On the role of luck in life!
When giving up is not a good idea
Lets play a game. You get to roll a ‘fair’ dice as many times as you want. The default payout is zero i.e. you get nothing for any random combination of numbers that show up. However, for each consecutive six-sixes that you manage to roll you will receive a sum ranging anywhere from 10 dollars to 100,000 dollars. Would you like to play ?
A simple calculation will reveal that in an ideal world your chances of getting a combination of six-sixes in a row from completely random throws is barely over one in half a million. Lets put this into perspective: assume it takes you just one second to roll the dice before you pick it up and cast again. Hence, if you decide to play (realistically) for one hour a day, it would take you almost 139 days (~ five months) to be able to achieve this combination just once. However, most players of the board game ‘ Ludo’ would would be quick to realize that not only is it possible but highly probable to achieve this combination several times during a single round of playing (typically one hour). Take away message: the world we live in is far from ideal.
Fat tails and large payouts
The scenario I described above belongs to a category known as fat-tailed payouts. Essentially, it means that for such processes the default outcome is almost always ‘failure’ or zero. However, given enough time and attempts such processes tend to generate disproportionately large and unexpected outcomes. Taken to its logical extreme, such process can also end up producing a (positive) black swan: an event/outcome with life-changing consequences, which is very difficult to predict but makes complete sense in hind sight.
Furthermore, as in the dice-game example described above, the longer you play the better your chances get and eventually the frequency of payouts could also increase. A wide variety of professions and events display a fat-tailed distribution including scientific research, publishing a book/article, starting a business, searching for a new job, and even meeting your (potential) life partner. Many of us can often immediately recall, in vivid detail, our first chance encounter with our partner or that opening which ultimately landed them with their current position. These are all examples of fat-tail payouts or events in which luck seems to have a large role. Indeed, the only people who can safely ignore the role of luck in their life are ones who have directly benefited from it and are blissfully unaware of the fact. For the rest of us, it can be disheartening at times to realize that several important aspects of our lives including professional and personal success are determined through chance. Nevertheless, there might be a way of improving the odds and tip the scales ever so slightly in our favor.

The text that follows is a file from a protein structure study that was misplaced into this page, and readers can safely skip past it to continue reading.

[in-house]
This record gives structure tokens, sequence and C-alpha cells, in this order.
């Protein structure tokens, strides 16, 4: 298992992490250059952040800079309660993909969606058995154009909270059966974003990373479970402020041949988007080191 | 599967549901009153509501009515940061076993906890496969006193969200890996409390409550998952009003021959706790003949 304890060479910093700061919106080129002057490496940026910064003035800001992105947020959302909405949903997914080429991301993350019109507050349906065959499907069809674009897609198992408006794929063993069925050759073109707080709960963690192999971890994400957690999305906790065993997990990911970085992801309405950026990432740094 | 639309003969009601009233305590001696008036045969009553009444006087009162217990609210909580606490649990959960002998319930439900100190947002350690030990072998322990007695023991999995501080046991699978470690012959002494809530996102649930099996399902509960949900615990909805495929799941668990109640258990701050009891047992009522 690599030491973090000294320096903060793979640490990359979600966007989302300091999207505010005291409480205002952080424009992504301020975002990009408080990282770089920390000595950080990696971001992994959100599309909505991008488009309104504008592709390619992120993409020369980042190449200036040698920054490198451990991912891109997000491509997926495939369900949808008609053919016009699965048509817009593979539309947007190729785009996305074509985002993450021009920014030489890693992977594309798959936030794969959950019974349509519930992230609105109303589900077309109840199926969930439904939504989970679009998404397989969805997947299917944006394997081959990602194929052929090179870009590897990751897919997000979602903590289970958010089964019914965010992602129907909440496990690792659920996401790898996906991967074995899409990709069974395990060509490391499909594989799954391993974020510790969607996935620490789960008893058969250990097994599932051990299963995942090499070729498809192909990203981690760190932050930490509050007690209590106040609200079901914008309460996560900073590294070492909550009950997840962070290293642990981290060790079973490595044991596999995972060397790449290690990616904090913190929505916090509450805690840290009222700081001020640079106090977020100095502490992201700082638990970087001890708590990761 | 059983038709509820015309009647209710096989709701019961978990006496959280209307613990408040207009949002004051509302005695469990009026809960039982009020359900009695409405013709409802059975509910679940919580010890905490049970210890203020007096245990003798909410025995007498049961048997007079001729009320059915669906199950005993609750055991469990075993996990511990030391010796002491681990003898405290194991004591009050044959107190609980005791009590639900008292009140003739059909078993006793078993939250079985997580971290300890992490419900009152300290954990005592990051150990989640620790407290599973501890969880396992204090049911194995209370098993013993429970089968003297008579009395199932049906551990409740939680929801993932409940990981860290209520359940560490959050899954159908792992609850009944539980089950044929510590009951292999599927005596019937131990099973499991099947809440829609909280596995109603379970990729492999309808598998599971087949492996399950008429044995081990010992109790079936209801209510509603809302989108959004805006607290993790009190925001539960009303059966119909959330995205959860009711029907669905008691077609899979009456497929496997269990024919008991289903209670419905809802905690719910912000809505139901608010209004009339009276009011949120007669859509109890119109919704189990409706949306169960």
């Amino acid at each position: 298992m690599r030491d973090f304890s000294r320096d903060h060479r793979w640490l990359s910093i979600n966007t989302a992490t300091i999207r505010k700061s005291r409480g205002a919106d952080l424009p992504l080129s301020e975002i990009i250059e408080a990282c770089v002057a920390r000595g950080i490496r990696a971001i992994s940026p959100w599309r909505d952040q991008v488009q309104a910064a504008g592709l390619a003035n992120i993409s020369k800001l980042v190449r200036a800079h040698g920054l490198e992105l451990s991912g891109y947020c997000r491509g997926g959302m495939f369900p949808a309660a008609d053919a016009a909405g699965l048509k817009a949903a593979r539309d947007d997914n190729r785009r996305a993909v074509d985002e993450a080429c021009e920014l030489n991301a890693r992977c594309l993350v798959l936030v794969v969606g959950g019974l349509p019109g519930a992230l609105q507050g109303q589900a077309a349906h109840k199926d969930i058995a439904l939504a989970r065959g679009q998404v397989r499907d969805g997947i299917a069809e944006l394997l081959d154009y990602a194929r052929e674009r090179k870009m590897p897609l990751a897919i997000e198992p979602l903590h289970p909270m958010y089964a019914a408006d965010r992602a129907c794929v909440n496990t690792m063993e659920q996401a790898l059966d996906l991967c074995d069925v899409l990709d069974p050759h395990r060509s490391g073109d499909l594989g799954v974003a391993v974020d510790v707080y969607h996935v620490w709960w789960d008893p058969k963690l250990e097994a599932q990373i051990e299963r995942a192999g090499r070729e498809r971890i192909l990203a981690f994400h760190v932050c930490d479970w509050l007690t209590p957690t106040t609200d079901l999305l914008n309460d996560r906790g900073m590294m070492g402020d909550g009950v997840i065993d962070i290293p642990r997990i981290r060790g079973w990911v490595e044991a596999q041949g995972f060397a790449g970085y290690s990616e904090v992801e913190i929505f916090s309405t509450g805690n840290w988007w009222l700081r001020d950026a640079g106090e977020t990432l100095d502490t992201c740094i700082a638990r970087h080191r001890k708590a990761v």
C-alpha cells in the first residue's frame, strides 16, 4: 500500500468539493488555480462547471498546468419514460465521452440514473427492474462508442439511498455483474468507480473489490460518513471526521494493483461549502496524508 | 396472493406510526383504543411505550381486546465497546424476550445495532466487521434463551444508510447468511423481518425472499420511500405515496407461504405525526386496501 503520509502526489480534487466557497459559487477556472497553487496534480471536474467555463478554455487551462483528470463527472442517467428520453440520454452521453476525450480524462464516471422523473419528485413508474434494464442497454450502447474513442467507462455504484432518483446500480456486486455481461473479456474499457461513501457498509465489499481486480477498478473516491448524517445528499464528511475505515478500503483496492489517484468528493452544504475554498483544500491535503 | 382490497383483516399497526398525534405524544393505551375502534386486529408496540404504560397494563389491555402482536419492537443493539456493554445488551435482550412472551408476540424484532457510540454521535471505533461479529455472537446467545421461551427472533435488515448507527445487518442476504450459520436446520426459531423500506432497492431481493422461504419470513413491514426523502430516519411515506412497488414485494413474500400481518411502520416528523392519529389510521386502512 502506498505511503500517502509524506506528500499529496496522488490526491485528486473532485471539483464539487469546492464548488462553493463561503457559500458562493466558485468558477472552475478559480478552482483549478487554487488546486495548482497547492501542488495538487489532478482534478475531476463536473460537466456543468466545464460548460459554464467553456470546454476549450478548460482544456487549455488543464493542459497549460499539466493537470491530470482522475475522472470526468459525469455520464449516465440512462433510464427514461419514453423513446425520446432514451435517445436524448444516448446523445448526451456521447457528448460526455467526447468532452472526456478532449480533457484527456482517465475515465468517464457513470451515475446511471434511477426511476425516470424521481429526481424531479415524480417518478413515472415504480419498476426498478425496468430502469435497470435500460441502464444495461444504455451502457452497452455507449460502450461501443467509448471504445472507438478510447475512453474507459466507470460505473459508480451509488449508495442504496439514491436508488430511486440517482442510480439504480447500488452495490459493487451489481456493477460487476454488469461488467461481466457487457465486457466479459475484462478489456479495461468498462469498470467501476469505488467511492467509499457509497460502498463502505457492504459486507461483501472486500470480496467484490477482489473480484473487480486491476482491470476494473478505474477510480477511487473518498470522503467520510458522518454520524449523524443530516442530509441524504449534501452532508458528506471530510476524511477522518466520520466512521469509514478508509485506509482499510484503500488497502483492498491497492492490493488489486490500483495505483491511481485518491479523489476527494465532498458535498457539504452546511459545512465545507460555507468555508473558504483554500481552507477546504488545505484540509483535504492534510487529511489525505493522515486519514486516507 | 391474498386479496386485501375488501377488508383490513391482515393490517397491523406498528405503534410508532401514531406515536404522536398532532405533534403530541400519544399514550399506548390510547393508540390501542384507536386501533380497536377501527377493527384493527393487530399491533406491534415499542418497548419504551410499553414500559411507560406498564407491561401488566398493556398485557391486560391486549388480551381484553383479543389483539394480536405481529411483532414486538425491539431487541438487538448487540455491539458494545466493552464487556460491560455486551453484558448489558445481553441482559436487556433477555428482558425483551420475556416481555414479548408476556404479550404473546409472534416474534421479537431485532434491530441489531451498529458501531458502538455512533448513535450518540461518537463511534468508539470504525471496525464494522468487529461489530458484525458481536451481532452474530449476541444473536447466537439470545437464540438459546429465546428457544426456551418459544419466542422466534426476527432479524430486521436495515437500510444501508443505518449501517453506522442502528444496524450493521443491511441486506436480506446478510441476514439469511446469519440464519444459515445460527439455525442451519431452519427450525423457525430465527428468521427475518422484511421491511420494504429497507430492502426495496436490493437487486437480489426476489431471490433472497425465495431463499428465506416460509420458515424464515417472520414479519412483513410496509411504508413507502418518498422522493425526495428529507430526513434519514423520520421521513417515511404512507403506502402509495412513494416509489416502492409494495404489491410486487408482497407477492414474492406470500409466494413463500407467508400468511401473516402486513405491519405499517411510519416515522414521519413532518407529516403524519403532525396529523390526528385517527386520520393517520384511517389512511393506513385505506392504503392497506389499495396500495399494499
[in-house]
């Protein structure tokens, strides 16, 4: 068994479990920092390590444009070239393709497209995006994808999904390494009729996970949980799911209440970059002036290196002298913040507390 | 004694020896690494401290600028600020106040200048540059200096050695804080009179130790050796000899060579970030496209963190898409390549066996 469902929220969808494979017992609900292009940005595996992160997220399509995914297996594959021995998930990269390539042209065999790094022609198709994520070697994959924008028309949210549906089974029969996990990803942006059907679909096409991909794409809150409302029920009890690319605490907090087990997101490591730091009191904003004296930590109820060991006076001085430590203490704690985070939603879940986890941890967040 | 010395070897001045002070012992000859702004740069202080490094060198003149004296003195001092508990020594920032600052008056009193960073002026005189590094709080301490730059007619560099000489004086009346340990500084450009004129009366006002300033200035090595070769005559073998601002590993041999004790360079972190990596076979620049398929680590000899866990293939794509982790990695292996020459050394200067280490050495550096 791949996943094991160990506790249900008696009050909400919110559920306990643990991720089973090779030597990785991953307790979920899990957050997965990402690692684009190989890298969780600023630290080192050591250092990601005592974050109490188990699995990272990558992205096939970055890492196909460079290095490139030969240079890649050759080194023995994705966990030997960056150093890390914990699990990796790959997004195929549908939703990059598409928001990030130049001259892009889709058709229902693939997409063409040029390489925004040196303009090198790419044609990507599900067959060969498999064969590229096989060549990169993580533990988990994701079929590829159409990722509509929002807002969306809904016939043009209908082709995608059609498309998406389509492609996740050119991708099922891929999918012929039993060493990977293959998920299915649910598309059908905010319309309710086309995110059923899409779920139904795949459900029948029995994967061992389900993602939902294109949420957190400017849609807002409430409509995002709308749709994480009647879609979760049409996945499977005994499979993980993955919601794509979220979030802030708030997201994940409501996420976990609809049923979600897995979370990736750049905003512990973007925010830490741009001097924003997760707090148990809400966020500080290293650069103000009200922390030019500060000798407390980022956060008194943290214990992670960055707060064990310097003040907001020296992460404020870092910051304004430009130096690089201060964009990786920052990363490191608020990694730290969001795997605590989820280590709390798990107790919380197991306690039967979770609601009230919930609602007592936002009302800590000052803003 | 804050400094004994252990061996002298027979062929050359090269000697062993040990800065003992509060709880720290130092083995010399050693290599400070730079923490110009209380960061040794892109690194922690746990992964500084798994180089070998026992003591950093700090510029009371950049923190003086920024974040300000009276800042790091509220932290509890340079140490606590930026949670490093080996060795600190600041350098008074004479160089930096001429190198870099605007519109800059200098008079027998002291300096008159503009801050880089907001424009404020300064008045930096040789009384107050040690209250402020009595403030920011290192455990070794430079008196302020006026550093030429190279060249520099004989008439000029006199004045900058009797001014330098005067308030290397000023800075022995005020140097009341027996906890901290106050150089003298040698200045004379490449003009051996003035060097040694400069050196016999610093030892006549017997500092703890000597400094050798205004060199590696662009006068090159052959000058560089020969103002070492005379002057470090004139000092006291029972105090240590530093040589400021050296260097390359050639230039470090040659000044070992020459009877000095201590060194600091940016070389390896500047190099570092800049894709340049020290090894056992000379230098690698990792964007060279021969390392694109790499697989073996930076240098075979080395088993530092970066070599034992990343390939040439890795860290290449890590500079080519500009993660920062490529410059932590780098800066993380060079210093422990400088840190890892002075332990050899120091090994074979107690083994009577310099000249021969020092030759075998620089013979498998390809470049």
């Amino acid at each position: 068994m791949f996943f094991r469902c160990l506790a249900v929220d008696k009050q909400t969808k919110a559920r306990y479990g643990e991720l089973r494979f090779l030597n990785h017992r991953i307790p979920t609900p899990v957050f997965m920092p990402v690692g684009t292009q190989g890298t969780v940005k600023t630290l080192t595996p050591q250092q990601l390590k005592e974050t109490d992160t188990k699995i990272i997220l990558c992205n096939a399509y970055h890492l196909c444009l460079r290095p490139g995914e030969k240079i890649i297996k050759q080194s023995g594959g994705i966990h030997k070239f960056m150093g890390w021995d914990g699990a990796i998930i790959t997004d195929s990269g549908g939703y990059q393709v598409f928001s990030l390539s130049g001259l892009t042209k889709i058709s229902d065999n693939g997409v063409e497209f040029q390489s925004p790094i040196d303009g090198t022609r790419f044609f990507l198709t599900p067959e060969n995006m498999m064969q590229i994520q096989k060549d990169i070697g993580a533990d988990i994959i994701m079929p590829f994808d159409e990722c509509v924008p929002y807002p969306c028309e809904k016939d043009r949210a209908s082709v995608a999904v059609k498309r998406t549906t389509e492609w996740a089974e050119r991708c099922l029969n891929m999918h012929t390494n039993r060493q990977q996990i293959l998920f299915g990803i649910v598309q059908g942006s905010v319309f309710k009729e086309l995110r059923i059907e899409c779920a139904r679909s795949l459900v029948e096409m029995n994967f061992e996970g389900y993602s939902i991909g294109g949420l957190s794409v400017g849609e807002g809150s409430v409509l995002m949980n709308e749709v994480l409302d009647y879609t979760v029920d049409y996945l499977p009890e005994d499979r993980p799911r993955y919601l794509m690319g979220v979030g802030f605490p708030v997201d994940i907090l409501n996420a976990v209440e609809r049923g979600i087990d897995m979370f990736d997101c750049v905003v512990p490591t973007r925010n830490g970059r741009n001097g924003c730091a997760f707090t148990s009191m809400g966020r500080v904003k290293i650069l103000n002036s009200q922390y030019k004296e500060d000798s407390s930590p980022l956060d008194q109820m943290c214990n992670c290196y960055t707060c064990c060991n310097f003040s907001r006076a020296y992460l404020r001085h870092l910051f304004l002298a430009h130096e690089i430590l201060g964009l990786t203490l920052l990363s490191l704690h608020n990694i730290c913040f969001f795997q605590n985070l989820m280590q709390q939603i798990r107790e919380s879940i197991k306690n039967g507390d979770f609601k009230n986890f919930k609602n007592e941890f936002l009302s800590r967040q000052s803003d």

Gaining the favors of lady Fortuna
Before we can begin to develop a methodology for success, it is important to determine whether that what we are trying to achieve belongs to either extremistan or mediocristan i.e. the outcome does or does not belong to the category of fat-tailed outcomes, respectively. Once it is ascertained that an event or process does indeed belong to the former category we can begin to shape a plan of action.
Nobel-prize winning psychologist Prof. Daniel Khaneman was once asked by John Brockman of the Edge magazine for his favorite equation. Prof. Khaneman replied:
- success = talent + luck
- great success = a little more talent + a lot more luck
Many people I know, and I travel in rather well-read circles, often find this equation to be a bit controversial. However, the only controversial thing about the above equation, according to me, is whether the ‘+’ sign should be replaced with a ‘*’ (multiplication) sign.
Road-map for success in a fat-tailed environment
Over time I have a found a way to make the underlying message a bit more palatable. It is still not enough to convince everyone I know, but that was never my intention in the first place. We can begin with something a bit more familiar and a lot less controversial.
- success = preparedness + opportunity
Most people (to some extent) agree with the above description of success, which makes it a good place to start. Now, let us deconstruct the above equation into its more fundamental components.